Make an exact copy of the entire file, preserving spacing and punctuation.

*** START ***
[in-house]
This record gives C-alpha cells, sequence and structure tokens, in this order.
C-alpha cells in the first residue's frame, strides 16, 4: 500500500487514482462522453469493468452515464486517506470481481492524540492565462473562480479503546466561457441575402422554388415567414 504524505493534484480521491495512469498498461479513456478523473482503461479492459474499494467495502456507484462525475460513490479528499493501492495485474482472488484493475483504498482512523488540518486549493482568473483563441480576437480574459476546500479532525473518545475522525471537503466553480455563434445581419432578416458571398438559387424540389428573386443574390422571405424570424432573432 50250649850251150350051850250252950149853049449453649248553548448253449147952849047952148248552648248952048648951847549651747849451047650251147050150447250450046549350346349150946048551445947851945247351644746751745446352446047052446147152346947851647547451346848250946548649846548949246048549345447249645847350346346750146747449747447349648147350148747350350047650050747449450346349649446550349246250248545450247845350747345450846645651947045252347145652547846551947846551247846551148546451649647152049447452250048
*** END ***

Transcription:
[in-house]
This record gives C-alpha cells, sequence and structure tokens, in this order.
C-alpha cells in the first residue's frame, strides 16, 4: 500500500487514482462522453469493468452515464486517506470481481492524540492565462473562480479503546466561457441575402422554388415567414 504524505493534484480521491495512469498498461479513456478523473482503461479492459474499494467495502456507484462525475460513490479528499493501492495485474482472488484493475483504498482512523488540518486549493482568473483563441480576437480574459476546500479532525473518545475522525471537503466553480455563434445581419432578416458571398438559387424540389428573386443574390422571405424570424432573432 50250649850251150350051850250252950149853049449453649248553548448253449147952849047952148248552648248952048648951847549651747849451047650251147050150447250450046549350346349150946048551445947851945247351644746751745446352446047052446147152346947851647547451346848250946548649846548949246048549345447249645847350346346750146747449747447349648147350148747350350047650050747449450346349649446550349246250248545450247845350747345450846645651947045252347145652547846551947846551247846551148546451649647152049447452250048